Snohomish County is expected to add an additional 308,000 people by 2044. Edmonds has one of the most unique characteristics in the country. Creating a common vision for the future is critical for us to retain the things we love, the ability to face the challenges we want to address, and identify the things we would like to see become a part of our community fabric.
This plan will regulate our policies on transportation, utilities, land use, recreation, and housing. We must ensure that our community members have a genuine and meaningful voice in shaping our comp plan and that it accurately reflects our aspirations, values, preferences, and desired future.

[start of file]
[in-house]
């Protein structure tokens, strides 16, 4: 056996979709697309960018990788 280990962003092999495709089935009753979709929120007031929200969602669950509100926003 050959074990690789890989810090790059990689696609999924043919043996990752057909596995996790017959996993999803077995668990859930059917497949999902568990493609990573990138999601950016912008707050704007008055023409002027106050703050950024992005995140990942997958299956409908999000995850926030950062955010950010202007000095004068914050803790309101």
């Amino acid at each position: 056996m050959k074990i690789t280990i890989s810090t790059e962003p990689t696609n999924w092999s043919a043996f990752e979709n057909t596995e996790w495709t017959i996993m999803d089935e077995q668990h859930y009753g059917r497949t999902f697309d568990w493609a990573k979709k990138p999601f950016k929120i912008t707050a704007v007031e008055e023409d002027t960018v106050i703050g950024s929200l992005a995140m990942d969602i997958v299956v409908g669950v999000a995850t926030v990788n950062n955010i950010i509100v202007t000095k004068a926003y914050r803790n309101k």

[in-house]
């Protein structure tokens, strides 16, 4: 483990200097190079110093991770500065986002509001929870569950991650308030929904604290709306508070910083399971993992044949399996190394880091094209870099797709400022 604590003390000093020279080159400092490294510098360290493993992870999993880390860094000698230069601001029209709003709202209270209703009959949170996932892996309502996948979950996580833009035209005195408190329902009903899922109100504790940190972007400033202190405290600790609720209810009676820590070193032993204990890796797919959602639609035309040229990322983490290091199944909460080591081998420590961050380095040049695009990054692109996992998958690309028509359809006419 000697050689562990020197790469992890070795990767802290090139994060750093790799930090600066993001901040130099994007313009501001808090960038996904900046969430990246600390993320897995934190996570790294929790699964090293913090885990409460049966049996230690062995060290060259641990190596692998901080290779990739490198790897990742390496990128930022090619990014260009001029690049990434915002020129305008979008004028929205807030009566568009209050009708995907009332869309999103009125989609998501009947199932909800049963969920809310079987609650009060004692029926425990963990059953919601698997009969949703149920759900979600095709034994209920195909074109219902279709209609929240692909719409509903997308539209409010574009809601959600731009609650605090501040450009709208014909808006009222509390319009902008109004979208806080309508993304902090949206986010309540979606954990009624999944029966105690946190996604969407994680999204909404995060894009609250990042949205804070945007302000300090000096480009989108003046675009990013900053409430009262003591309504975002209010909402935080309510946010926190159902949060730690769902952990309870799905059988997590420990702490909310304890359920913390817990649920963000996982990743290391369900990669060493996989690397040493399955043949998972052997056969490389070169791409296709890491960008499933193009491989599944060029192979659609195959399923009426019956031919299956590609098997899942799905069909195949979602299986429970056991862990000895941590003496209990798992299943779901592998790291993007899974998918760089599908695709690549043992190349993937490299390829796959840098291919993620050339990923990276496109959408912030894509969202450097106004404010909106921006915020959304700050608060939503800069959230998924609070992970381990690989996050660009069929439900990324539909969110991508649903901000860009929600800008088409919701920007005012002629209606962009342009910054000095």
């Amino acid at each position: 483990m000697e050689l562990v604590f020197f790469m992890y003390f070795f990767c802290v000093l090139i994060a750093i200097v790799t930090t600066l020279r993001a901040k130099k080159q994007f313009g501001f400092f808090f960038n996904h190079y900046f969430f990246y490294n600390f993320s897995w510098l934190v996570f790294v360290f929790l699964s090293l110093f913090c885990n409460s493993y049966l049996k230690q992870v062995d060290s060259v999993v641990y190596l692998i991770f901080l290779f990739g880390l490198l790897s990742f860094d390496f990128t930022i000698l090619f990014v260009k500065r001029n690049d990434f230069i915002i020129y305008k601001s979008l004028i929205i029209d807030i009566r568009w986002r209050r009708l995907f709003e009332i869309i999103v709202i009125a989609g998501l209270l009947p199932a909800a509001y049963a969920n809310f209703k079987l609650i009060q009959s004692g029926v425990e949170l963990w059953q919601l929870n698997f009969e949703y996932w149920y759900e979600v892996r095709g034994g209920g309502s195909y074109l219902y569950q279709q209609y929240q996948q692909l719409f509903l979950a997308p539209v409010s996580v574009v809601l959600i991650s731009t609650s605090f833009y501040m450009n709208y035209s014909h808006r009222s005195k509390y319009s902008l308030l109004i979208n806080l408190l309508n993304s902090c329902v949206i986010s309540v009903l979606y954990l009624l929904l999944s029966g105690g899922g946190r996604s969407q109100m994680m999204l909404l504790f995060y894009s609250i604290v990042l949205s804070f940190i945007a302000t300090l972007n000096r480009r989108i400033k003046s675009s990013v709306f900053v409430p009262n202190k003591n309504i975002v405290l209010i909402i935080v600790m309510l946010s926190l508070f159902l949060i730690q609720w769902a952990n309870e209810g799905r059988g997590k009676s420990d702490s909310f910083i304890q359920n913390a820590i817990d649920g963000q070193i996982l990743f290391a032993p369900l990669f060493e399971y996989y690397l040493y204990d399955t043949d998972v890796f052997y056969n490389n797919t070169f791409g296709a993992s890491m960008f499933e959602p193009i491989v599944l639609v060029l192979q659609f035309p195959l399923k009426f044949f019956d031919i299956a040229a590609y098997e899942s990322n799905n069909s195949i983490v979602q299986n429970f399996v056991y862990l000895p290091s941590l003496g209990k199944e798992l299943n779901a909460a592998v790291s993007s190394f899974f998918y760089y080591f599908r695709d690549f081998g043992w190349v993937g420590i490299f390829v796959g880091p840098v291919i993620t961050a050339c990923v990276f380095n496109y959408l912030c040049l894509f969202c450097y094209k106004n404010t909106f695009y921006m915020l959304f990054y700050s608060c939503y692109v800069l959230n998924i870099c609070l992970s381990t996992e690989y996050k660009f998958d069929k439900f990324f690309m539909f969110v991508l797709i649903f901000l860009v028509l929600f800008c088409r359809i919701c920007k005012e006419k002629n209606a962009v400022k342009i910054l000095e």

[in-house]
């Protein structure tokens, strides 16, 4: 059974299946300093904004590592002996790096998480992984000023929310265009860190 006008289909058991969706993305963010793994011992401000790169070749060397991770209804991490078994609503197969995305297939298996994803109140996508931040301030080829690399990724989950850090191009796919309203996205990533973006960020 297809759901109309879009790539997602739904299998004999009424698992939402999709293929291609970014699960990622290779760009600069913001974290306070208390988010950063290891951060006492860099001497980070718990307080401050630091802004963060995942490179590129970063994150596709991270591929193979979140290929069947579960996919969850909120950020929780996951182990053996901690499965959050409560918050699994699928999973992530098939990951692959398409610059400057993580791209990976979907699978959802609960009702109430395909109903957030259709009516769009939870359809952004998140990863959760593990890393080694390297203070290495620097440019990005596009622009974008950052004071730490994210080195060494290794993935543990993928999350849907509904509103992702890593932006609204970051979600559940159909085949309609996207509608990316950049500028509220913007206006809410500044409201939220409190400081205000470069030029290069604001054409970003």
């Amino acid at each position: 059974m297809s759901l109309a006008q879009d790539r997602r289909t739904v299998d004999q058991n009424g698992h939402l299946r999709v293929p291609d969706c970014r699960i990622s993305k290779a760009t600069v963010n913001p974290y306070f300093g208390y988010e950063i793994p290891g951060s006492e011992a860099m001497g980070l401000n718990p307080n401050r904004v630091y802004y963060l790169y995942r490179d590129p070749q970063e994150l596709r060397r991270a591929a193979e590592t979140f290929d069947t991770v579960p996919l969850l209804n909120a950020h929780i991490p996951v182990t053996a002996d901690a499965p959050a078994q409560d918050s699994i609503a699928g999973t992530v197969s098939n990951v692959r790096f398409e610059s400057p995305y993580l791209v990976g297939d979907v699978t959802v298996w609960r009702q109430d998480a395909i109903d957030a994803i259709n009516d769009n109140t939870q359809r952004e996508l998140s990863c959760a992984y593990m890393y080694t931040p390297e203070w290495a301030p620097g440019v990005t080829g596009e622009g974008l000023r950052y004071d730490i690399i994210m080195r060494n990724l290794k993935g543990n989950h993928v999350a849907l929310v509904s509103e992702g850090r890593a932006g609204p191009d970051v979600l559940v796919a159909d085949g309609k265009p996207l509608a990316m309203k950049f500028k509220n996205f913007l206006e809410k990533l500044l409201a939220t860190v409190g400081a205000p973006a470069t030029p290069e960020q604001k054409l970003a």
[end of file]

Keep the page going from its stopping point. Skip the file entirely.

Over the centuries, building codes have evolved from regulations stemming from tragic experiences to standards designed to prevent them. Our codes are long overdue for updating. These codes, and their level of enforcement, reflect our expectations for safety, health, and well-being from both natural and man-made hazards. These codes must be the result of many different views coming together and achieving consensus about what is essential and what is not.
How do we build the best, most livable, and most equitable neighborhood possible?
Zoning is a local issue and should stay in the hands of our community. Edmonds historic approach to single-family residential has provided the charm and character of the city that community members love. Any changes our single-family residential zoning, including building heights, must only be done after significant public engagement and only under local control.